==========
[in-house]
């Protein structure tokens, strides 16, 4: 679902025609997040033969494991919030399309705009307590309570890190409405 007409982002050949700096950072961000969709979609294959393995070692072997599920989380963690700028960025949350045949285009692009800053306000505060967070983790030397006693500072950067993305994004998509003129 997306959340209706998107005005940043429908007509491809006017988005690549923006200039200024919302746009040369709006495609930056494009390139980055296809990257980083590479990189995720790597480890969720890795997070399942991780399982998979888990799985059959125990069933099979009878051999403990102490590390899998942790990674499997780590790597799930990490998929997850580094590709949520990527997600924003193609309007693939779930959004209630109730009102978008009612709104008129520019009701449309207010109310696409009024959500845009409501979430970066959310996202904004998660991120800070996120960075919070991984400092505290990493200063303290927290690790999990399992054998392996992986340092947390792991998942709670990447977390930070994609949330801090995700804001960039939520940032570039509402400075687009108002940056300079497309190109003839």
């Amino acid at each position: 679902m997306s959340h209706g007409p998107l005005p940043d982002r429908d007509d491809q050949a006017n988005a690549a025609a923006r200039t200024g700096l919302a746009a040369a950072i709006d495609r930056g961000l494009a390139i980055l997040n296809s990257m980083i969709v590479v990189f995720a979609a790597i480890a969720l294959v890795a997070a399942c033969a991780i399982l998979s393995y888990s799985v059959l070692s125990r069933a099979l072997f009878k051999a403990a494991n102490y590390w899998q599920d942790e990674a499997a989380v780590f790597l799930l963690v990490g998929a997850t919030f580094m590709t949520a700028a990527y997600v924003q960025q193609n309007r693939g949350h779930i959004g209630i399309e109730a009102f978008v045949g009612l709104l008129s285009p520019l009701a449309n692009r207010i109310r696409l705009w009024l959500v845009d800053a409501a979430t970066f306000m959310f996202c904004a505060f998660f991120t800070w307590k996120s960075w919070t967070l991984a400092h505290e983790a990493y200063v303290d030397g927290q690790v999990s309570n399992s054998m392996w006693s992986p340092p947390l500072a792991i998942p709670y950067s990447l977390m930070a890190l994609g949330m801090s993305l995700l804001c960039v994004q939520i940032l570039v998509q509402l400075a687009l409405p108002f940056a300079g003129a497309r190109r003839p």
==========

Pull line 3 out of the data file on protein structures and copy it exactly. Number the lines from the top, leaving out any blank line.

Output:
């Amino acid at each position: 679902m997306s959340h209706g007409p998107l005005p940043d982002r429908d007509d491809q050949a006017n988005a690549a025609a923006r200039t200024g700096l919302a746009a040369a950072i709006d495609r930056g961000l494009a390139i980055l997040n296809s990257m980083i969709v590479v990189f995720a979609a790597i480890a969720l294959v890795a997070a399942c033969a991780i399982l998979s393995y888990s799985v059959l070692s125990r069933a099979l072997f009878k051999a403990a494991n102490y590390w899998q599920d942790e990674a499997a989380v780590f790597l799930l963690v990490g998929a997850t919030f580094m590709t949520a700028a990527y997600v924003q960025q193609n309007r693939g949350h779930i959004g209630i399309e109730a009102f978008v045949g009612l709104l008129s285009p520019l009701a449309n692009r207010i109310r696409l705009w009024l959500v845009d800053a409501a979430t970066f306000m959310f996202c904004a505060f998660f991120t800070w307590k996120s960075w919070t967070l991984a400092h505290e983790a990493y200063v303290d030397g927290q690790v999990s309570n399992s054998m392996w006693s992986p340092p947390l500072a792991i998942p709670y950067s990447l977390m930070a890190l994609g949330m801090s993305l995700l804001c960039v994004q939520i940032l570039v998509q509402l400075a687009l409405p108002f940056a300079g003129a497309r190109r003839p």